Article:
Dorothy Gray: Miss Tuskegee 1925-26



(The account below was written in 2002)

JACKSON, Miss. − Dr. George Washington Carver knew her personally, and Dr. Booker T. Washington was her hero long before she became the first Miss Tuskegee in 1926.

Born in 1908, this great granddaughter of ex-slaves Aaron and Hannah Berkley even remembers Charles Lindbergh’s flight over the Atlantic and his landing in Paris in 1927.

Now 94, Mrs. Dorothy Gordon Gray, a Jackson, Miss., resident, is bent on preserving the history of others who soared to great heights of educating poor African-American children throughout the nation.

Gray plans to devote the remainder of her life to ensure that three individuals on her short list of gallant educators are not forgotten. The first is someone she’s known all her life – her mother, Eva Gordon.

"She was a wonderful mother and a great teacher," said Gray, remembering her youth in Magnolia, Miss. Gordon taught her two daughters more than just how to make biscuits, although Gray, the eldest child, values that lesson.

"I remember standing on a box watching her make biscuits, then she’d let me try. It was so much fun," remarked Gray. They must have been pretty good biscuits because her brother was always ready to get his portion.

"My mother was an amazing woman. I remember asking my teacher at Tuskegee for copies of class worksheets. ‘What do want with them?’ she would ask. I wanted the extra worksheets to send to my mother for her to use to help her students," she said.

Eva Gordon was deemed smart by more than just her children. She was one of a select group of Jeanes Supervisors, who were noted educators assigned to assist Negro teachers in poor communities from 1908-1968. Anna T. Jeanes, a Quaker from Philadelphia, Penn., gave the $1 million endowment that made Jeanes Supervisors possible. The endowment also provided funds for improvements to school buildings in rural areas. Anna T. Jeanes is the second individual Gray wants to receive recognition for dedication to the education of Black Americans.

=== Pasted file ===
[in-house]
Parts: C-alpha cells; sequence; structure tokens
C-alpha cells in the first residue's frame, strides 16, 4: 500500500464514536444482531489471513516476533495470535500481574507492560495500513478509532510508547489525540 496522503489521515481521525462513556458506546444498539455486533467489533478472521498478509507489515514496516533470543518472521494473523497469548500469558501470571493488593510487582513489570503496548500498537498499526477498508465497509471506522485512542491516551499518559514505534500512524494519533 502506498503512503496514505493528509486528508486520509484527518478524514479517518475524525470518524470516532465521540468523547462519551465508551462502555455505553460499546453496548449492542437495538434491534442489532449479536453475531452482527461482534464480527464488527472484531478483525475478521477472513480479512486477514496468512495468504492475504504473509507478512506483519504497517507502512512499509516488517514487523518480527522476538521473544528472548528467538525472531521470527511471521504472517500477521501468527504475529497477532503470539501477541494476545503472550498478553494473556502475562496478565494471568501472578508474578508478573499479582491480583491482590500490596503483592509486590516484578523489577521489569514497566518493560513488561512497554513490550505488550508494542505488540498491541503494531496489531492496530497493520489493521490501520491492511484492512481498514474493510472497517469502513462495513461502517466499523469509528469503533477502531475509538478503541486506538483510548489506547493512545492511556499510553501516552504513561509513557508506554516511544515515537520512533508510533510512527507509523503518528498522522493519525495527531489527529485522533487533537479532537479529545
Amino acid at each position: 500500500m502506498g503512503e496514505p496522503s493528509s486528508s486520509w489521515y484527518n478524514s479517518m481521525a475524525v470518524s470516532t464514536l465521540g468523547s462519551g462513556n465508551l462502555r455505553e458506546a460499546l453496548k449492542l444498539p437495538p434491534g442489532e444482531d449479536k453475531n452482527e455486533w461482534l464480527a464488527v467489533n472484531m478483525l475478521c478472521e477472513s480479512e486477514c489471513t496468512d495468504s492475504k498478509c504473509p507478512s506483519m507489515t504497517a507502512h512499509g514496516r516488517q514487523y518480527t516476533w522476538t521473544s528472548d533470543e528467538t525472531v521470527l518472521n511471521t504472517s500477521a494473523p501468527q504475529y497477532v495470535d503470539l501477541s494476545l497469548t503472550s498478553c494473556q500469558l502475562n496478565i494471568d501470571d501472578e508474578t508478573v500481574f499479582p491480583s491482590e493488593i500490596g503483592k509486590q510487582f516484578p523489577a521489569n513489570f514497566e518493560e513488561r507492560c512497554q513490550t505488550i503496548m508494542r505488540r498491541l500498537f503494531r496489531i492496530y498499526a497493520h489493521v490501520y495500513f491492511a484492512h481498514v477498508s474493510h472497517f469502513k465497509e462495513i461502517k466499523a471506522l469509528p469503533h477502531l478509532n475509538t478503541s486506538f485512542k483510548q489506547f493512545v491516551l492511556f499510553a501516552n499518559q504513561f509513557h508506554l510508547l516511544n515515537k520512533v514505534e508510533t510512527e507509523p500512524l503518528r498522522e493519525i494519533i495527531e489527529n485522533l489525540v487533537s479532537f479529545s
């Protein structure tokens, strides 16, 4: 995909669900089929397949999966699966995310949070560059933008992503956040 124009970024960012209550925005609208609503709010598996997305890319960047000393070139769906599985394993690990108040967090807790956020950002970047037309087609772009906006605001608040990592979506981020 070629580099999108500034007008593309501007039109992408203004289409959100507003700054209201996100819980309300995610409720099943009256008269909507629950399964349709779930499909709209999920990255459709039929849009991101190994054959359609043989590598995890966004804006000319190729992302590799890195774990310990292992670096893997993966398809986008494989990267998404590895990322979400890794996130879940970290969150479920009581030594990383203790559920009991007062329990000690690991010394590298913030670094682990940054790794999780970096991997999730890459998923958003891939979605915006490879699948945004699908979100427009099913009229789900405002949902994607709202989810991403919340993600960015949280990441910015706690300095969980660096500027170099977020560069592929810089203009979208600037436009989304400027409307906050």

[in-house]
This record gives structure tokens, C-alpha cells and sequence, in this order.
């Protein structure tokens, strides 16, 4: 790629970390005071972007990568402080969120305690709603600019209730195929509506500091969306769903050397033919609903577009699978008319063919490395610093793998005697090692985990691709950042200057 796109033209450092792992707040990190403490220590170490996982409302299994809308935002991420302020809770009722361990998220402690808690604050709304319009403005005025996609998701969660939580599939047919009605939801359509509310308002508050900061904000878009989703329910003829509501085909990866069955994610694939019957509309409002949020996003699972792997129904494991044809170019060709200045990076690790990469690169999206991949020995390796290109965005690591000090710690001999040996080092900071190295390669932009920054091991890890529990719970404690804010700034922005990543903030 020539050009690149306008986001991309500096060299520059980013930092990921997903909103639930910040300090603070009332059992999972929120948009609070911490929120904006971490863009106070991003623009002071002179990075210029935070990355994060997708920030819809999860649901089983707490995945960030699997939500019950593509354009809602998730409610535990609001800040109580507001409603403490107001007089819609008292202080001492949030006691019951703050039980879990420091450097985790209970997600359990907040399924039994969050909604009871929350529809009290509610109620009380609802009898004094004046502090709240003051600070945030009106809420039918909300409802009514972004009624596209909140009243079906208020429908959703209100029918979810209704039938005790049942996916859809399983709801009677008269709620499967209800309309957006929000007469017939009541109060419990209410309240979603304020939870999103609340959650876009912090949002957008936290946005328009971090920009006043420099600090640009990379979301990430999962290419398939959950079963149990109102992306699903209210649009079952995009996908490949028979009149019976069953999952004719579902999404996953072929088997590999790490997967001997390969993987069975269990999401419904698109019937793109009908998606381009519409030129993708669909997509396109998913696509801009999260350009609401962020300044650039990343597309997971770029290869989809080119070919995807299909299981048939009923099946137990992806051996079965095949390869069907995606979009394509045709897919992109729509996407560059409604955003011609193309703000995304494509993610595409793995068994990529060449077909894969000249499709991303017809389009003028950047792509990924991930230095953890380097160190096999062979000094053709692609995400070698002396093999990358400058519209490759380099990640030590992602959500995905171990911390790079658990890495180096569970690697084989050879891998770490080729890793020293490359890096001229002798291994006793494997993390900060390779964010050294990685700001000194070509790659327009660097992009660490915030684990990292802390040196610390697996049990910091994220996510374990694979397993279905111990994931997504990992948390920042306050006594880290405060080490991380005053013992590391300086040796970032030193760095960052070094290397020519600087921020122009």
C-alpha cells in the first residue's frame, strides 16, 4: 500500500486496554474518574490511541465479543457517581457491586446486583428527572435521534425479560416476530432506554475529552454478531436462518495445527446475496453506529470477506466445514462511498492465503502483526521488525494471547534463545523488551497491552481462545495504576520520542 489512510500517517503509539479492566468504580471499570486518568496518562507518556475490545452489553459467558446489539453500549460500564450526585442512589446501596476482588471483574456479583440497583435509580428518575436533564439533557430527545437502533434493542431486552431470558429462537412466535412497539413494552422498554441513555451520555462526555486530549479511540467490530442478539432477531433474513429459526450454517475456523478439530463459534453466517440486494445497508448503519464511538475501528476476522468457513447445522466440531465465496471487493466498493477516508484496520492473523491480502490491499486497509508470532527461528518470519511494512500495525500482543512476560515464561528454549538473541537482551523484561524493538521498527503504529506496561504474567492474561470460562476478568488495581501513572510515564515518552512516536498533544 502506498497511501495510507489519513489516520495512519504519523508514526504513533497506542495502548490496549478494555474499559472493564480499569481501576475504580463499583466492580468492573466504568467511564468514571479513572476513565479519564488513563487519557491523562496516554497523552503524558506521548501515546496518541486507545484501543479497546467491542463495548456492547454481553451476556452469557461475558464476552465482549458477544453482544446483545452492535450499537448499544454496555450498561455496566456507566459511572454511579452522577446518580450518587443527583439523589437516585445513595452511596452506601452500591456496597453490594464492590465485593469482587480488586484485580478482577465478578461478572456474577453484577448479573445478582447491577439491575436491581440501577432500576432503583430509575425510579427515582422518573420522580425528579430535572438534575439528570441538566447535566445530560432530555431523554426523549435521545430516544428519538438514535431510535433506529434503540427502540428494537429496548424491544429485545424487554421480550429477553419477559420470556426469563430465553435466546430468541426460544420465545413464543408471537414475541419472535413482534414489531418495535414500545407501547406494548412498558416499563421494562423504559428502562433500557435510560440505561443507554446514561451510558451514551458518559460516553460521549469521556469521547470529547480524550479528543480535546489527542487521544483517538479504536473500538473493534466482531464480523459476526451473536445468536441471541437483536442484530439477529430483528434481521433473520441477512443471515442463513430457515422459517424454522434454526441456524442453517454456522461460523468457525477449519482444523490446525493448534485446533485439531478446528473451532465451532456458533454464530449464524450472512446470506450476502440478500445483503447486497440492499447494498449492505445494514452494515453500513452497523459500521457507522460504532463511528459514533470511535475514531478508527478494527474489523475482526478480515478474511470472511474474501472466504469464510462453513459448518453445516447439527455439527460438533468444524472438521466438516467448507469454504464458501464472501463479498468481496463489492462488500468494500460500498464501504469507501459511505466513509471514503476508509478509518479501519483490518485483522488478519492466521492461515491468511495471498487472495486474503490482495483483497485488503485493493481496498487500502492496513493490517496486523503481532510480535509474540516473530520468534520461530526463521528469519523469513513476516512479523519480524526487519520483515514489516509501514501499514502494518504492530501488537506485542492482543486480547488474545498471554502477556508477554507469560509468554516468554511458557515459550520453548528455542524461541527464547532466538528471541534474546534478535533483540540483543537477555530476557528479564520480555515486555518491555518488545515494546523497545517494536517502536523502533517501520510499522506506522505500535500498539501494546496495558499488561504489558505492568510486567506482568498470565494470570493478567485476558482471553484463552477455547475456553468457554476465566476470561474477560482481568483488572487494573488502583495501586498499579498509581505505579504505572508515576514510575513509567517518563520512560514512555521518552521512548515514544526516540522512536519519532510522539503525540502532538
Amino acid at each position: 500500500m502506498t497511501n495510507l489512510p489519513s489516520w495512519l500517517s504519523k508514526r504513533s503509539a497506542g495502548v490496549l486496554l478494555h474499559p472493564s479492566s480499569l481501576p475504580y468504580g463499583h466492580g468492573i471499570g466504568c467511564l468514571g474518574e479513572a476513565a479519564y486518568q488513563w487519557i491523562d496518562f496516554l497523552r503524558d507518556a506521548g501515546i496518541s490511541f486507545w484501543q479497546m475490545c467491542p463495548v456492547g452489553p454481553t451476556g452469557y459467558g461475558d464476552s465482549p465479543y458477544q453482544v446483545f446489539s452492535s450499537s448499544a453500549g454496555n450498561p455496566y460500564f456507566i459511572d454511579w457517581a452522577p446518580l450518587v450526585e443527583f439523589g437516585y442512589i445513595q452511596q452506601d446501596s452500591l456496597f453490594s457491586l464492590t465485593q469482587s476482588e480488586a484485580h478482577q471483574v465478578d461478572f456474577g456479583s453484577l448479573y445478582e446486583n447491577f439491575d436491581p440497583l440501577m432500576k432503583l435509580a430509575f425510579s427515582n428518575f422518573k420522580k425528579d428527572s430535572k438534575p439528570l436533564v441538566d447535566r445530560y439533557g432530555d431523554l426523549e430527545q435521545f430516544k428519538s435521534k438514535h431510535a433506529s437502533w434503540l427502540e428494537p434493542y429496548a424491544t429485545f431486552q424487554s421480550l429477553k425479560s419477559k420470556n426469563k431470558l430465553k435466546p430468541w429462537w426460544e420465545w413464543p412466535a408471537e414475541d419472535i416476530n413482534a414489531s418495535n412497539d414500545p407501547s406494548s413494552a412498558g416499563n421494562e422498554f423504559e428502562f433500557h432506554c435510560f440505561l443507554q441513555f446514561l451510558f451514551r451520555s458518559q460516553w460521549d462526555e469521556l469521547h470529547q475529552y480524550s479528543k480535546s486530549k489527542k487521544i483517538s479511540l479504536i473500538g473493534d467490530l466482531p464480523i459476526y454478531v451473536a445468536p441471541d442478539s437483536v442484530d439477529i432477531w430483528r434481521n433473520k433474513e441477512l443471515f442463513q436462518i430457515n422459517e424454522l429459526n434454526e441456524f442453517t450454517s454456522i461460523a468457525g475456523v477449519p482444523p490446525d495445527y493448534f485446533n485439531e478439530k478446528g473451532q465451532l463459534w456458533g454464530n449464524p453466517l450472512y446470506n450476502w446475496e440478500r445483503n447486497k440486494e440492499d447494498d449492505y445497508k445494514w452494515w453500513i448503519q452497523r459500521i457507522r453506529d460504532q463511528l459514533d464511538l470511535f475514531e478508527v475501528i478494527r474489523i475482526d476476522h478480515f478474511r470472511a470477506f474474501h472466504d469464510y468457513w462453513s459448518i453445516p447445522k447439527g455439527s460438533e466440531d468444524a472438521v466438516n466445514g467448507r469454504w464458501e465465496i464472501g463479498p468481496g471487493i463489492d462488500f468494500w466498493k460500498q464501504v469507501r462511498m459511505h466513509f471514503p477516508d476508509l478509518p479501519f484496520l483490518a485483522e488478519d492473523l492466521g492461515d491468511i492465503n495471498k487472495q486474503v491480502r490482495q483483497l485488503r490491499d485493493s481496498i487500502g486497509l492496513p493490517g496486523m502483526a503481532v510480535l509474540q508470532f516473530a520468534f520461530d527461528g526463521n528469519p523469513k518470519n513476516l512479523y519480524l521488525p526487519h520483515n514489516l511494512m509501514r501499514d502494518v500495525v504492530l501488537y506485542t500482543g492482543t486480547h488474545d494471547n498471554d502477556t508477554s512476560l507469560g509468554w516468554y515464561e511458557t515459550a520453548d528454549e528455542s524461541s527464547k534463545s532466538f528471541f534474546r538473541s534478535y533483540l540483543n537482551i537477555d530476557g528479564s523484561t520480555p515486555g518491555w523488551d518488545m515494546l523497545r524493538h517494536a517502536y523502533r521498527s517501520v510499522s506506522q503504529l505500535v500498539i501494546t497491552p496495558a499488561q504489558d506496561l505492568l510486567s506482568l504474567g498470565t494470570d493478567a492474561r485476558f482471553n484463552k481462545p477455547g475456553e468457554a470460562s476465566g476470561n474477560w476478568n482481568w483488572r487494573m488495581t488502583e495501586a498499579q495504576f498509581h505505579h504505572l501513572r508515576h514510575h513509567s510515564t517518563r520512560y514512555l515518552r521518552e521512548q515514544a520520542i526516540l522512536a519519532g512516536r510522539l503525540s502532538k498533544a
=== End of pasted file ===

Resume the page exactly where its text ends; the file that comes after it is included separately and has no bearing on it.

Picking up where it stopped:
Third, but not necessary last on Gray’s list, is Julius Rosenwald, who provided 20,000 shares of Sears stock for the "well-being of mankind," which included building schools for Negro students. The value of that stock prior to the Great Depression of 1929 was $35 million. Some 4,977 schools were built throughout the South, including one in Gray’s community in Pike County, Miss. What is significant is that Blacks in the respective communities raised hundreds of thousands of dollars to assist in the construction of schools in their individual communities.

"Rosenwald did great things for Blacks. I wish more than anything for his story to be told," said Gray. "What did I do with that book on him?" she questioned. "Oh, I’ve got to find it." As determined as Gray is, the book has probably been located by now, just as she found photographs of her days as Miss Tuskegee and as a star basketball player there.

As Miss Tuskegee, Gray was the campus queen.

She recalled the time the school "took a whole train from Tuskegee to Philadelphia, Penn., to play Lincoln University in football. We had Pullman porters and diner men waiting on us. I had never been on a train before. The mayor of Philadelphia welcomed us, and the band and I were presented at three theaters. Oh, you probably don’t want to hear all that."

But it was Lincoln University football fans that didn’t want to hear about the game. "Lincoln was talking about how no high school football team was going to beat them, but we did. I don’t remember the score, but we won!" she laughed.